Monks argue for right to build caskets outside of state regulations
Monks from the St. Joseph Abbey of Covington, La. argued for their right to build and sell custom caskets without a state license before a federal judge in the Eastern District Federal Court for Louisiana.
The Institute for Justice in Virginia filed the lawsuit in August 2010, claiming the state's licensing laws are "arbitrary, excessive, and anachronistic."
On Monday, U.S. District Judge Stanwood Duval oversaw a three-hour bench trial in which attorneys for the monks argued that state requirements for the construction and sale of coffins are unconstitutional.
Duval did not immediately issue a judgment. Plaintiff and defense counsel were instructed that briefs supporting their arguments are to be issued no later than June 24, followed by responses no later than July 1.
The monks sell their custom caskets for around $2,000 apiece and use the finances directly to help the monastery.
The lawsuit is a reply to a cease-and-desist letter the monks received from the State Board of Embalmers and Funeral Directors.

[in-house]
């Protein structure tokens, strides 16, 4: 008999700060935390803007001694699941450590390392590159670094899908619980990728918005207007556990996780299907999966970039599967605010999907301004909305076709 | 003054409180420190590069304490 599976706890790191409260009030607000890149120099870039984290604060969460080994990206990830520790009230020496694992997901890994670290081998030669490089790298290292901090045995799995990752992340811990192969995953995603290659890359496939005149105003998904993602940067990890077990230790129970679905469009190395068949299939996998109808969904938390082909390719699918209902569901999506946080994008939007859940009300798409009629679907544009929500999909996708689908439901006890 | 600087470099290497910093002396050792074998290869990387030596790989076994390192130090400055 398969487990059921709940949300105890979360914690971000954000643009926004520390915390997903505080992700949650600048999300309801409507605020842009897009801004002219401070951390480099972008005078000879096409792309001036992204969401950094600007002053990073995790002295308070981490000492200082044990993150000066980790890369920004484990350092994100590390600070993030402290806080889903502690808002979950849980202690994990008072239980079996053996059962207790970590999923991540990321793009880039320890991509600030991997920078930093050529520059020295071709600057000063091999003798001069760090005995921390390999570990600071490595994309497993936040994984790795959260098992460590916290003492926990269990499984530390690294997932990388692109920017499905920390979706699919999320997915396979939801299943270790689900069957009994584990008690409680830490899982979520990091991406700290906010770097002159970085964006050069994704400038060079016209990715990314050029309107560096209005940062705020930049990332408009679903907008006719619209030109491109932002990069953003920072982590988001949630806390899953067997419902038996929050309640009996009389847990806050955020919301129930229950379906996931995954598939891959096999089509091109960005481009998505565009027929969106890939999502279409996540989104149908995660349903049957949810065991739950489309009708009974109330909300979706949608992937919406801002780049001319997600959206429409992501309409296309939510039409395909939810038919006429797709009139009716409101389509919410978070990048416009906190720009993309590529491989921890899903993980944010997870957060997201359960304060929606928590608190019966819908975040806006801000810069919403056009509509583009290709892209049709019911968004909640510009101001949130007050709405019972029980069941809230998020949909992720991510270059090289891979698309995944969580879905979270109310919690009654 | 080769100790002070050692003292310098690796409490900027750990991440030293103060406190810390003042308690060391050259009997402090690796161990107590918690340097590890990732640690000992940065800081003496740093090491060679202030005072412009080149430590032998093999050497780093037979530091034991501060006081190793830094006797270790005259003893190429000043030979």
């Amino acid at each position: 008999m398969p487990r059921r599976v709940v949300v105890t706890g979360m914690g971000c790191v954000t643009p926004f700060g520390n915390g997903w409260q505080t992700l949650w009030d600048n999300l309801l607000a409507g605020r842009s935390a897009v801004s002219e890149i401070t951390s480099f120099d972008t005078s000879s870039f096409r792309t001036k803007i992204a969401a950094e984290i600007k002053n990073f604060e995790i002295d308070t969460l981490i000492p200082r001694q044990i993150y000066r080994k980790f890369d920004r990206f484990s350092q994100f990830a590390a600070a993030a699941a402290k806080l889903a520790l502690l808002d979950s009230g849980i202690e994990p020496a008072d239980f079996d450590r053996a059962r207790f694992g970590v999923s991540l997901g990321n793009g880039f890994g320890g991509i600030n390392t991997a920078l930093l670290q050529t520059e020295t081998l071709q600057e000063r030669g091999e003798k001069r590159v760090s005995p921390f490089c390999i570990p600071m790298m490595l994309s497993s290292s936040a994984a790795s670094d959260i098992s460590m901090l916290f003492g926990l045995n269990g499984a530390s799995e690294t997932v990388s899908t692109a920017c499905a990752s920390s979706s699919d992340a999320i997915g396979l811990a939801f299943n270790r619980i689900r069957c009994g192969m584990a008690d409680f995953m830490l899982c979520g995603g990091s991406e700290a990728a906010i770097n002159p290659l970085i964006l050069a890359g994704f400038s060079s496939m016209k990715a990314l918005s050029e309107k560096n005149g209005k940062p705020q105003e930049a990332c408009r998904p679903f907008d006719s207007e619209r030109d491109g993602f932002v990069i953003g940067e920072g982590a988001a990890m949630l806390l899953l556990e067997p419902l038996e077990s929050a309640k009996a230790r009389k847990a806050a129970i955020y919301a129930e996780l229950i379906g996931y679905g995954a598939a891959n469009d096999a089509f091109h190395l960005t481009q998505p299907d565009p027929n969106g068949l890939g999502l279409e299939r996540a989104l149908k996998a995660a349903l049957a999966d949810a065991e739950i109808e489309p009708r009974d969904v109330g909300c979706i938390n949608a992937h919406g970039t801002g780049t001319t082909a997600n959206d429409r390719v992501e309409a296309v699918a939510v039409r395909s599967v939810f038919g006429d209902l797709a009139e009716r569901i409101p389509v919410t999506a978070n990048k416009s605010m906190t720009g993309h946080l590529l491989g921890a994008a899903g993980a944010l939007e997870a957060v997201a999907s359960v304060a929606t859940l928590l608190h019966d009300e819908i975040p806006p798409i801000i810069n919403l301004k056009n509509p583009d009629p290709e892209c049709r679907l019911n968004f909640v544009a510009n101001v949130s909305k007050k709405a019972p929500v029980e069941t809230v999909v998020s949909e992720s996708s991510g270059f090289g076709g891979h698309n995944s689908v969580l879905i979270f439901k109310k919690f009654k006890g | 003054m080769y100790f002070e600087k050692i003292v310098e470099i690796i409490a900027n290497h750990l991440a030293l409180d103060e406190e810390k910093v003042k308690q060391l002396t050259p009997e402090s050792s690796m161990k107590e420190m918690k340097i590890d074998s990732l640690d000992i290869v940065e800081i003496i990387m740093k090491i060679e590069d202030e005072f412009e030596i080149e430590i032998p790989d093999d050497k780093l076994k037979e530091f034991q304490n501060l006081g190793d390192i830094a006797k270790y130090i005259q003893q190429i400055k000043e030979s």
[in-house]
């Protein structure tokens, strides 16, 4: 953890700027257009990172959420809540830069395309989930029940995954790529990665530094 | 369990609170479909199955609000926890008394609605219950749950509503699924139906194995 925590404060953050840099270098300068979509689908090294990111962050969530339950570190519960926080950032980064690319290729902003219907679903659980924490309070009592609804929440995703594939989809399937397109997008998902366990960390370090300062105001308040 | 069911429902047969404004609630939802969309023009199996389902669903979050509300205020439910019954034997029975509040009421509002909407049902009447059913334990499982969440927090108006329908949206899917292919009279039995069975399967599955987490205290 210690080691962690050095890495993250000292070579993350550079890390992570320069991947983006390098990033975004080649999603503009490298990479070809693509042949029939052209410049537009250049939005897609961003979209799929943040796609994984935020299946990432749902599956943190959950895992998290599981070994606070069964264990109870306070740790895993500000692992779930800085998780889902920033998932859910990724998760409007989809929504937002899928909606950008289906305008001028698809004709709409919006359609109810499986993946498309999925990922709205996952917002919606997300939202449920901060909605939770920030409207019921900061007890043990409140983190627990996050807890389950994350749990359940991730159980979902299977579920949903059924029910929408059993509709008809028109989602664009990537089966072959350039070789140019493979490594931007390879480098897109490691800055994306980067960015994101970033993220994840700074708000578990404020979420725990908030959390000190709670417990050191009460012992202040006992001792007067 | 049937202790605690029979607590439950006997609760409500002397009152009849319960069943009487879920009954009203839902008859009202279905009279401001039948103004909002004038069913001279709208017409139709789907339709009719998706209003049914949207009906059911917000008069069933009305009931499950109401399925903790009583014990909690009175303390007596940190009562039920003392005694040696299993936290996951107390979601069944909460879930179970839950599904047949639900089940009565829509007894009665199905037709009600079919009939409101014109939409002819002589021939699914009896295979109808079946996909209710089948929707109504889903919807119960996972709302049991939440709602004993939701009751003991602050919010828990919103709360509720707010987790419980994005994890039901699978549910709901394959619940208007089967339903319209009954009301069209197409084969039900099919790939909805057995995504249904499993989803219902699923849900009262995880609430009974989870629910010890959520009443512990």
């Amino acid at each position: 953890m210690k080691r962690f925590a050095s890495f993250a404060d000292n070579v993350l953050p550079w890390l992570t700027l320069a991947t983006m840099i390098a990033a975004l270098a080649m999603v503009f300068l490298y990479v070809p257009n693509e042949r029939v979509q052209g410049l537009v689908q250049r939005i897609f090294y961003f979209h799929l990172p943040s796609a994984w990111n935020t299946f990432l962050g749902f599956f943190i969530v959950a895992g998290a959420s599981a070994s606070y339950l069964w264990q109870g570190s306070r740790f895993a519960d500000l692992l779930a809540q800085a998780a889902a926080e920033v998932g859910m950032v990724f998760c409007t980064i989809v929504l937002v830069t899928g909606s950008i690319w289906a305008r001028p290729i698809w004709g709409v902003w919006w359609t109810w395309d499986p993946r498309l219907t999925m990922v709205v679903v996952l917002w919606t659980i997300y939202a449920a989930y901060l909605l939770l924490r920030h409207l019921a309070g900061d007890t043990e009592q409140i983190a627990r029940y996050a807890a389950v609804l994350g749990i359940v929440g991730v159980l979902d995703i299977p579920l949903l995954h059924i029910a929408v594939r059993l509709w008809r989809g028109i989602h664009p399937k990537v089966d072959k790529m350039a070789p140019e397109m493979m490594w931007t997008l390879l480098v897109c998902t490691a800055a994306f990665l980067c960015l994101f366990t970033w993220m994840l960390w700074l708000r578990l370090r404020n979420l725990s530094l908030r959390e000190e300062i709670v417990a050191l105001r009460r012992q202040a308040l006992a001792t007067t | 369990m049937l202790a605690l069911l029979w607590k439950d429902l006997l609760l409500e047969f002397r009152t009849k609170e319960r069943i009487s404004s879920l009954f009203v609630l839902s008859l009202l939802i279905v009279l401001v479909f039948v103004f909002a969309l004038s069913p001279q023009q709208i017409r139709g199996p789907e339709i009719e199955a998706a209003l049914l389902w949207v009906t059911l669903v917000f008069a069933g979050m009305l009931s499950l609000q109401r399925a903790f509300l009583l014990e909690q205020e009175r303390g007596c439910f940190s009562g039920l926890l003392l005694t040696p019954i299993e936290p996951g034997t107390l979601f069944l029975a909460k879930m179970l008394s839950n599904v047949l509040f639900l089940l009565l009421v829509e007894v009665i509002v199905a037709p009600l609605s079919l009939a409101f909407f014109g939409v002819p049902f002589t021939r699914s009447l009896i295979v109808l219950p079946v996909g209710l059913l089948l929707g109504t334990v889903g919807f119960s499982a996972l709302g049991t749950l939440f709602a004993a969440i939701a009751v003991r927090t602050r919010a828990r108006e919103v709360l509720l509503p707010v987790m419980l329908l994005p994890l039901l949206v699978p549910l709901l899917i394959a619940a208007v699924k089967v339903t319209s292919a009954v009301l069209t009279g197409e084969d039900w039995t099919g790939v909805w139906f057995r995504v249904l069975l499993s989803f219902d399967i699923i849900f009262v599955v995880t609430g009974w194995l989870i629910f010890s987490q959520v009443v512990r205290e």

St. Joseph Abbey responded by filing an injunction against the board.
The monks claim the licensing procedure violates their "right to due process of law under the Fourteenth Amendment to the U.S. Constitution."
The defendants filed a motion to dismiss the lawsuit Dec. 6, 2010 claiming the plaintiffs failed to state a claim in which relief could be granted.
Duval issued his ruling in favor of the monks on March 8.
"The Court sees no basis to create a per se rule of law that economic protectionism is a legitimate state interest," Duval wrote.
Institute for Justice attorneys Scott Bullock, William Mellor and Jeff Rowes; and New Orleans attorney F. Evans Schmidt are representing St. Joseph Abbey.
Metairie attorneys Preston Hayes and Michael Rasch are representing the Embalmers and Funeral Directors.
Louisiana State Attorneys Charles Belsom Jr. and Uma Subramanian are representing the State of Louisiana.
Federal Case 2:10-cv-02717
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